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Hot Travel Trend: Nothing Beats The Luxury And Romance Of A Train Tour

You’ve slept in. You’re on vacation, after all. You’ve been on this train for about three days, but it feels as if a lifetime has passed, and you’re not bored. That’s how relaxed you are. You make your way over to the window of your cabin. You lean against it, watching the Asian countryside slip away as the train chugs on to its next destination.

This is a train tour.

The conventional holiday is hunkering down in a nice hotel and wasting away the days. The adventurous traveler likes to get up and go, hopping from city to city as they explore the exotic. The train tour combines both experiences: the luxuries of a nice hotel and the thrill of a cross-country cruise.

Train tours are among the emergent travel trends this 2018, with more and more passengers flocking to the railroads for an extended point-to-point, cross-country experience. There are many different train tours across the world that you can avail of, in Europe, in America, in Oceania—wherever you can find a set of rails.

Here are three you may check out to get you going:


The Golden Eagle Trans-Siberian

Touted as the longest single railroad in the world, the Trans-Siberian Railway runs from the city of St. Petersburg in Russia’s cold Northeast, all the way down to Vladivostok in the Southwest. Luxury train operator Golden Eagle runs tours down this line, with each train boasting cabins at different price ranges. Whether you avail of the Silver of the Imperial suite, you can expect friendly, English-speaking staff and tour guides and an unbeatable view of the Balkan countryside as it whips past your cabin windows. Stops include Lake Baikal, the deepest lake in the world, and the cities of Kazan and Irkutsk, cultural alcoves in the heart of Siberia.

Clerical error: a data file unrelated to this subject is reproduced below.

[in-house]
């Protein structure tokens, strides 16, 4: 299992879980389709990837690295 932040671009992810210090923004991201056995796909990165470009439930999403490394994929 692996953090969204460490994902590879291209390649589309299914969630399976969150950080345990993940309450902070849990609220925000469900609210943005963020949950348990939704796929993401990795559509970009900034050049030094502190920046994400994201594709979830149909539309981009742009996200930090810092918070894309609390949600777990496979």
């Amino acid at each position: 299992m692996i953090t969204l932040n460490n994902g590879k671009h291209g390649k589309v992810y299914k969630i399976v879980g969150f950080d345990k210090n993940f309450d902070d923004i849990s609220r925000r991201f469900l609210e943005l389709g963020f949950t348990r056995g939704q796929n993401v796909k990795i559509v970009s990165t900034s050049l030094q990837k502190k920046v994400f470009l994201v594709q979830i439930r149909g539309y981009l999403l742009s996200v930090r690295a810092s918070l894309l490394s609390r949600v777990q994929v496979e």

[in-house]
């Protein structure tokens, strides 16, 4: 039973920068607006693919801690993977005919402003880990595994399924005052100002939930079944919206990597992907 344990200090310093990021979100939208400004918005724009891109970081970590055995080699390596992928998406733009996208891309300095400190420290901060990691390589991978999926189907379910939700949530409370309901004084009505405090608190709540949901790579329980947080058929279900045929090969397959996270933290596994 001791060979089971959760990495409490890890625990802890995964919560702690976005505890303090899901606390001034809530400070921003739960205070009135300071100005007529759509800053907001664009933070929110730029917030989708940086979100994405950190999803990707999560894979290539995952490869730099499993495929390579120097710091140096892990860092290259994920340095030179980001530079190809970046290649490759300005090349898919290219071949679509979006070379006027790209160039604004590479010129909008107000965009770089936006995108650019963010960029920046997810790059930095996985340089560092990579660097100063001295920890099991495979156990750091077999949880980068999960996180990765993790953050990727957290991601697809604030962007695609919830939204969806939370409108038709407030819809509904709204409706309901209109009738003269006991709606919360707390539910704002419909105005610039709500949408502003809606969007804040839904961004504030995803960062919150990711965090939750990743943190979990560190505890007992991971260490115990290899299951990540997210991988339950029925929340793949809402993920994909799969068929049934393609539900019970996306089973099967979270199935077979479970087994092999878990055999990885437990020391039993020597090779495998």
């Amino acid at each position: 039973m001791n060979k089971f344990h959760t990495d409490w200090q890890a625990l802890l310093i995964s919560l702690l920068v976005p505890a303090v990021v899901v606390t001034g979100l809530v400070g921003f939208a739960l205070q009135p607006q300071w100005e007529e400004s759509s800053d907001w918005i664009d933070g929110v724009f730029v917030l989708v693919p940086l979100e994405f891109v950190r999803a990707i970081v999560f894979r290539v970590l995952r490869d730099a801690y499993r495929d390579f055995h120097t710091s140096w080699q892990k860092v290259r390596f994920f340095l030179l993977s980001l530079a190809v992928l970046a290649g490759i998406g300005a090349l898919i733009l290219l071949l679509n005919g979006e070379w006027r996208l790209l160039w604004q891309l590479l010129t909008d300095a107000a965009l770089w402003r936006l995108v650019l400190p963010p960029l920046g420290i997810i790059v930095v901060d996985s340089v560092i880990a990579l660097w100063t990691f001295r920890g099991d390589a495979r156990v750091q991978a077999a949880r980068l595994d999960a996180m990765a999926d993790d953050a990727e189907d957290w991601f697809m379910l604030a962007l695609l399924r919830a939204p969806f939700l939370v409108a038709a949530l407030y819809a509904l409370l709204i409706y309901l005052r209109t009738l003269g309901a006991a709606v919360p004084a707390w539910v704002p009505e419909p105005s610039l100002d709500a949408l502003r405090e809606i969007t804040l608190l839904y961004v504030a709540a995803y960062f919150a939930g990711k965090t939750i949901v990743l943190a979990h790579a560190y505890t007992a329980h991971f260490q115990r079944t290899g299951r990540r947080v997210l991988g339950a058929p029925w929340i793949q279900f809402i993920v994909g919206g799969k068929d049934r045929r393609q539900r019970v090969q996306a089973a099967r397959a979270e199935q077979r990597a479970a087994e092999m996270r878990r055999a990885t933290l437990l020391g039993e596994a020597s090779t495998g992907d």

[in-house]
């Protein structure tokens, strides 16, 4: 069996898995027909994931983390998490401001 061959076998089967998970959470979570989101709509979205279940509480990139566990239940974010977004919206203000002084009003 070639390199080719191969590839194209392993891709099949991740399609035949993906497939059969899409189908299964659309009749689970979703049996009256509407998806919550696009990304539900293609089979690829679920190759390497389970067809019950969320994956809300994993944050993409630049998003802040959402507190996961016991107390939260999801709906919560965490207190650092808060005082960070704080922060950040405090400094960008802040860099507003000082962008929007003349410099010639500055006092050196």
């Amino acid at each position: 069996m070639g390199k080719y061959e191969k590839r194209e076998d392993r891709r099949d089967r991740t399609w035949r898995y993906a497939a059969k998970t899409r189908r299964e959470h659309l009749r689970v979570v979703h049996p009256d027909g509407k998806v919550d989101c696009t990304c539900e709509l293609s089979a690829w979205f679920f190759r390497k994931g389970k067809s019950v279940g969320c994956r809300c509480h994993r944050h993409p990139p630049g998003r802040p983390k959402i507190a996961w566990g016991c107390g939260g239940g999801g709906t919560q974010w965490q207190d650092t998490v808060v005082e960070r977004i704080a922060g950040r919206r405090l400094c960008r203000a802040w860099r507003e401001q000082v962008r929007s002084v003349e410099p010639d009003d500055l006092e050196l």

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The Seven Stars in Kyushu

Running the length of the Southernmost Japanese island of Kyushu is a railroad plied by one of the most luxurious train tours in the world. The Seven Stars in Kyushu, also known as the “Slow Train to Kagoshima,” is a luxury train line built to showcase the finest in Japanese luxury. The train itself is very intimate at 14 rooms small, each bedecked in hard wood in the style of a decades-gone Imperial Japan. From the traditional Japanese meals served in lacquer boxes to the lounge at the back of the train with its plush couches and bay windows (that opens up to the passing countryside), the entire Seven Stars experience has been crafted in remembrance of a bygone era of luxury sleeper trains.


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The Eastern and Oriental Express

The cities of Singapore and Bangkok are connected by a single railroad that runs the length of Malaysia, stopping at Kuala Lumpur on the way up. The rooms aboard the Eastern and Oriental are a little cramped, although the view from the 270 degree observation car at the back of the train, as well as stops at sites like the bridge over the River Kwai ensures that you won’t be spending much time in them. Meals throughout the trip are among the Eastern and Oriental’s top highlights, each one prepared by Yannis Martineau, French chef and master of making fine food on the go. Pack your suits and dresses, though, as the Eastern and Oriental Express is high luxury, and they expect you to step up, fashion-wise.


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